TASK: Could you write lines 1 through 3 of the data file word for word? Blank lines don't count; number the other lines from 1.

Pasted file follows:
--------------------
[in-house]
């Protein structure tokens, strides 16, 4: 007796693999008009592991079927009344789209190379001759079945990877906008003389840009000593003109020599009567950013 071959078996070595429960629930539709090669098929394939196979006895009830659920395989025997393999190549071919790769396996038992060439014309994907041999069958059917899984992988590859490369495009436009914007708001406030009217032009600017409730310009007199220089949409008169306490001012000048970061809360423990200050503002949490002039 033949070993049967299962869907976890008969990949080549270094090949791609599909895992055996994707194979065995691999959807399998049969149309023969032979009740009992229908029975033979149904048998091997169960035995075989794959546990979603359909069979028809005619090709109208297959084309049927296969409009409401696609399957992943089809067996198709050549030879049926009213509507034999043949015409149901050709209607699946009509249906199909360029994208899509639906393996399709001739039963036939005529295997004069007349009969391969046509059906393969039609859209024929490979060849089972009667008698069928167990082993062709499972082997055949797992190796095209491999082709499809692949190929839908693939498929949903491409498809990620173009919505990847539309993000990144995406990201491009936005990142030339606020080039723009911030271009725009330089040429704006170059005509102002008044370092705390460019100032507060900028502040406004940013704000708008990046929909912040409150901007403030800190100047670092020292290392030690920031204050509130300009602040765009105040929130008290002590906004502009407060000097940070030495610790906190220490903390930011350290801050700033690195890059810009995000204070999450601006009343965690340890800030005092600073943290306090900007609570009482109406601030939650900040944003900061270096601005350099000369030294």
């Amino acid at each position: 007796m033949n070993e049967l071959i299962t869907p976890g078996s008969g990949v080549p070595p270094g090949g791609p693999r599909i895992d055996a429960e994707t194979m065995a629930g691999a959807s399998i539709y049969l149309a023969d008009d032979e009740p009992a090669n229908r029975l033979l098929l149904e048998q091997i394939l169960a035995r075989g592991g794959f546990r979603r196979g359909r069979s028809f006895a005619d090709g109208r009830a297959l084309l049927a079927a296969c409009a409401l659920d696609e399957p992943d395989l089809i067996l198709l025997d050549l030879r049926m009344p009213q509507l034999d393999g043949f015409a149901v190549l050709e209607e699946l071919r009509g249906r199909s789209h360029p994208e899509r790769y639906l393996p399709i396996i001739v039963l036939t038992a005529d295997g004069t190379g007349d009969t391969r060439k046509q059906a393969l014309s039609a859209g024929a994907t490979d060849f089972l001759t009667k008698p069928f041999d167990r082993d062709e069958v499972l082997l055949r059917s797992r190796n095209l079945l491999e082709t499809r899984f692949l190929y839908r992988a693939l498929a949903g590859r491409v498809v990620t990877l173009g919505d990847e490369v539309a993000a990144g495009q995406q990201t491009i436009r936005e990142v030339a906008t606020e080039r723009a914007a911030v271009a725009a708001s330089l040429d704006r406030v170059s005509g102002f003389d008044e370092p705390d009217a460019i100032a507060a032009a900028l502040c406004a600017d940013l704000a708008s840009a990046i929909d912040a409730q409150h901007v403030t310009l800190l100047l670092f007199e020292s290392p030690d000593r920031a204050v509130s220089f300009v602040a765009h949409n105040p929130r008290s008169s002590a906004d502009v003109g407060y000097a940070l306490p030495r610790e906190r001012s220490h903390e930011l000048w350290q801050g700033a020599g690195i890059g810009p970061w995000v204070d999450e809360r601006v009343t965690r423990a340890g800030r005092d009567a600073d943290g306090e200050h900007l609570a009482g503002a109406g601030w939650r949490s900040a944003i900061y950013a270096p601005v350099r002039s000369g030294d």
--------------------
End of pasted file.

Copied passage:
[in-house]
């Protein structure tokens, strides 16, 4: 007796693999008009592991079927009344789209190379001759079945990877906008003389840009000593003109020599009567950013 071959078996070595429960629930539709090669098929394939196979006895009830659920395989025997393999190549071919790769396996038992060439014309994907041999069958059917899984992988590859490369495009436009914007708001406030009217032009600017409730310009007199220089949409008169306490001012000048970061809360423990200050503002949490002039 033949070993049967299962869907976890008969990949080549270094090949791609599909895992055996994707194979065995691999959807399998049969149309023969032979009740009992229908029975033979149904048998091997169960035995075989794959546990979603359909069979028809005619090709109208297959084309049927296969409009409401696609399957992943089809067996198709050549030879049926009213509507034999043949015409149901050709209607699946009509249906199909360029994208899509639906393996399709001739039963036939005529295997004069007349009969391969046509059906393969039609859209024929490979060849089972009667008698069928167990082993062709499972082997055949797992190796095209491999082709499809692949190929839908693939498929949903491409498809990620173009919505990847539309993000990144995406990201491009936005990142030339606020080039723009911030271009725009330089040429704006170059005509102002008044370092705390460019100032507060900028502040406004940013704000708008990046929909912040409150901007403030800190100047670092020292290392030690920031204050509130300009602040765009105040929130008290002590906004502009407060000097940070030495610790906190220490903390930011350290801050700033690195890059810009995000204070999450601006009343965690340890800030005092600073943290306090900007609570009482109406601030939650900040944003900061270096601005350099000369030294």
């Amino acid at each position: 007796m033949n070993e049967l071959i299962t869907p976890g078996s008969g990949v080549p070595p270094g090949g791609p693999r599909i895992d055996a429960e994707t194979m065995a629930g691999a959807s399998i539709y049969l149309a023969d008009d032979e009740p009992a090669n229908r029975l033979l098929l149904e048998q091997i394939l169960a035995r075989g592991g794959f546990r979603r196979g359909r069979s028809f006895a005619d090709g109208r009830a297959l084309l049927a079927a296969c409009a409401l659920d696609e399957p992943d395989l089809i067996l198709l025997d050549l030879r049926m009344p009213q509507l034999d393999g043949f015409a149901v190549l050709e209607e699946l071919r009509g249906r199909s789209h360029p994208e899509r790769y639906l393996p399709i396996i001739v039963l036939t038992a005529d295997g004069t190379g007349d009969t391969r060439k046509q059906a393969l014309s039609a859209g024929a994907t490979d060849f089972l001759t009667k008698p069928f041999d167990r082993d062709e069958v499972l082997l055949r059917s797992r190796n095209l079945l491999e082709t499809r899984f692949l190929y839908r992988a693939l498929a949903g590859r491409v498809v990620t990877l173009g919505d990847e490369v539309a993000a990144g495009q995406q990201t491009i436009r936005e990142v030339a906008t606020e080039r723009a914007a911030v271009a725009a708001s330089l040429d704006r406030v170059s005509g102002f003389d008044e370092p705390d009217a460019i100032a507060a032009a900028l502040c406004a600017d940013l704000a708008s840009a990046i929909d912040a409730q409150h901007v403030t310009l800190l100047l670092f007199e020292s290392p030690d000593r920031a204050v509130s220089f300009v602040a765009h949409n105040p929130r008290s008169s002590a906004d502009v003109g407060y000097a940070l306490p030495r610790e906190r001012s220490h903390e930011l000048w350290q801050g700033a020599g690195i890059g810009p970061w995000v204070d999450e809360r601006v009343t965690r423990a340890g800030r005092d009567a600073d943290g306090e200050h900007l609570a009482g503002a109406g601030w939650r949490s900040a944003i900061y950013a270096p601005v350099r002039s000369g030294d």